Overcome With Anxiety? Just Breeeathe

Daniel Smith is the author of Muses, Madmen, and Prophets and a contributor to The Atlantic, New York magazine, The New York Times Magazine, and Slate. He lives in Brooklyn, New York.

anxiety, depression, Monkey Mind, therapeutic breathingWhen author Daniel Smith called home in an anxiety-induced panic, his therapist mother instructed him to sit quietly and breathe deeply. It worked. For the short term, at least. From Monkey Mind: A Memoir of Anxiety.

My mother is the Billy Graham of therapeutic breathing. Many years ago, she had little rectangular signs made with the word “breathe” printed on them in flowery epigraphical type, to display in her office. She owns dozens of sheets of neon-orange breathe stickers that she distributes to anyone in need. Growing up, one was posted on our refrigerator and another on the wall just beneath the kitchen telephone, at eye level. They were meant to remind my mother that whenever she felt unsteady, whenever the old anxiety feeling came back, she should sit down, close her eyes, and—

And what? What was this process by which the beast was to be neutralized? What alternate states of consciousness or bodily contortions did it require? I had never before asked, and when my mother had tried to tell me I hadn’t listened. I listened now, and I was incredulous, for the change in breathing my mother preached was, when you got down to it, minuscule.

Monkey Mind: A Memoir of Anxiety

Monkey Mind: A Memoir of Anxiety

by Daniel Smith

  • Get Monkey Mind: A Memoir of Anxiety
  • Get Monkey Mind: A Memoir of Anxiety
  • Get Monkey Mind: A Memoir of Anxiety
  • Get Monkey Mind: A Memoir of Anxiety

“Go,” she said. “Find a quiet place to sit.”

“But there isn’t a place to sit.”

“Of course there is. I’ve been there. It’s a college campus.

There are tons of places to sit.”

“No, there aren’t. The place is overrun. There are people everywhere. It’s an infestation!”

“The library,” she said. “Go to the library.”

“But there are loads of people in the library! That’s where they keep the computers.”

“Then try another floor. Go to the basement.”

I did as she said. In the periodicals room I found a wool-knit lounge chair with a heavy wooden frame and heaved it in front of a window overlooking a copse of trees at the base of a steep hill.

“The secret is to breathe much lower than you’re breathing,” my mother said. “When you’re anxious you breathe too high in the chest. You want to breathe lower, in your belly. You want to be able to feel your belly rise and fall. When you sit, put your hand on your belly and feel it rise and fall as you breathe. Breathe slowly. First breathe in through your nose. Count to four as you breathe. Then breathe out as you count to six. Close your eyes. Breathe. Keep your hand on your belly. In through your nose, four, out through your mouth, six. In through your nose, four, out through your mouth, six. In through your nose, four, out through your mouth, six…”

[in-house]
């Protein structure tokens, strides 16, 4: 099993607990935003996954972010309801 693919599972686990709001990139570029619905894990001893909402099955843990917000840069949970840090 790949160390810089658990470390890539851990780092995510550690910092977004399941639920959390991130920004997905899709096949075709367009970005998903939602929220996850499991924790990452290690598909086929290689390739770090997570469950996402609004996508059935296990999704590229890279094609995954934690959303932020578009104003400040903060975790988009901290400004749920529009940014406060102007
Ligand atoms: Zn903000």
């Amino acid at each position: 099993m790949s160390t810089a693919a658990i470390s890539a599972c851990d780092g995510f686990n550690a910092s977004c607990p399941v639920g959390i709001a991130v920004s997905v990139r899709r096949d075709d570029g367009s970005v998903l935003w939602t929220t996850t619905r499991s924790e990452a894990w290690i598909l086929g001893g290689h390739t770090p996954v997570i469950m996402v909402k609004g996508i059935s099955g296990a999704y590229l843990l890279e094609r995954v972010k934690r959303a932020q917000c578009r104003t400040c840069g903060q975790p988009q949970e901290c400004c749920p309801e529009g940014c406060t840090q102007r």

I did as she said. I laid my right hand on my stomach, closed my eyes, and breathed. I felt my belly rise and fall. In through the nose, four, out through the mouth, six. In through the nose, four, out through the mouth, six… At first, nothing happened. It was difficult even to sit still, let alone to focus on the numbers. I almost stood and bolted for the stairs. Then, gradually, I felt it working. Somewhere within me things shifted. My blood chemistry recalibrated. Ions flipped their charge. Molecules realigned. The organism settled. Behind my eyelids the dark was now a dampening dark rather than the dark of terrifying space. I felt, as I opened my eyes to the bending trees, as I imagined I was meant to feel. I felt lucid.

My mother is far from the only therapist to tout the powers of the breath. Anxious people breathe too quickly, and from the upper parts of the lungs, increasing the heart rate and throwing off pH balance and resulting in all sorts of unpleasant physiological changes. Learning to breathe slowly and more deeply is sound advice. “Once a client of mine can control his breathing patterns in a variety of situations, I believe he is 50 percent along on the road to success,” writes one anxiety specialist. “For some people, identifying and mastering breathing patterns will completely end their symptoms and resolve their problems.”

Unfortunately, this has not been the case for me. Breathing techniques have helped, but they haven’t been able to resolve the problem—probably because my anxiety is so cerebral. For true change, I require higher-order instruction. Whatever help breathing did bring, meanwhile, it didn’t bring for years, until I was ready to put in the time needed to change my habits.

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